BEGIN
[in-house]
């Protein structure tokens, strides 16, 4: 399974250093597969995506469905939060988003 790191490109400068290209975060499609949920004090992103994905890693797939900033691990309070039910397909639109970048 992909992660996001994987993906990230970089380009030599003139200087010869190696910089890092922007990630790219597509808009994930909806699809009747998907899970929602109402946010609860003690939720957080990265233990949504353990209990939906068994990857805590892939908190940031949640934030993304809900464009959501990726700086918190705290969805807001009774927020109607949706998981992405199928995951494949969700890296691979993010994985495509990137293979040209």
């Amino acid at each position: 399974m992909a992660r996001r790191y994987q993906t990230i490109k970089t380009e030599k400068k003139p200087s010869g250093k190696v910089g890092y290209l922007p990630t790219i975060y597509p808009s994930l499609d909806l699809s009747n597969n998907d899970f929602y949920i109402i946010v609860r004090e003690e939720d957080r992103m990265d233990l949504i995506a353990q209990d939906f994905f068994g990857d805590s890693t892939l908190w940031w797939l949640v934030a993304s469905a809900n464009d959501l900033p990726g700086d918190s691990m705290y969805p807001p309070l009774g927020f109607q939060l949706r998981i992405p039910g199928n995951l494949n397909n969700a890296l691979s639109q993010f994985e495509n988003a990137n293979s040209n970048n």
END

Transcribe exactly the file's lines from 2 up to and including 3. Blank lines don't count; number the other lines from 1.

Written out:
């Protein structure tokens, strides 16, 4: 399974250093597969995506469905939060988003 790191490109400068290209975060499609949920004090992103994905890693797939900033691990309070039910397909639109970048 992909992660996001994987993906990230970089380009030599003139200087010869190696910089890092922007990630790219597509808009994930909806699809009747998907899970929602109402946010609860003690939720957080990265233990949504353990209990939906068994990857805590892939908190940031949640934030993304809900464009959501990726700086918190705290969805807001009774927020109607949706998981992405199928995951494949969700890296691979993010994985495509990137293979040209």
């Amino acid at each position: 399974m992909a992660r996001r790191y994987q993906t990230i490109k970089t380009e030599k400068k003139p200087s010869g250093k190696v910089g890092y290209l922007p990630t790219i975060y597509p808009s994930l499609d909806l699809s009747n597969n998907d899970f929602y949920i109402i946010v609860r004090e003690e939720d957080r992103m990265d233990l949504i995506a353990q209990d939906f994905f068994g990857d805590s890693t892939l908190w940031w797939l949640v934030a993304s469905a809900n464009d959501l900033p990726g700086d918190s691990m705290y969805p807001p309070l009774g927020f109607q939060l949706r998981i992405p039910g199928n995951l494949n397909n969700a890296l691979s639109q993010f994985e495509n988003a990137n293979s040209n970048n």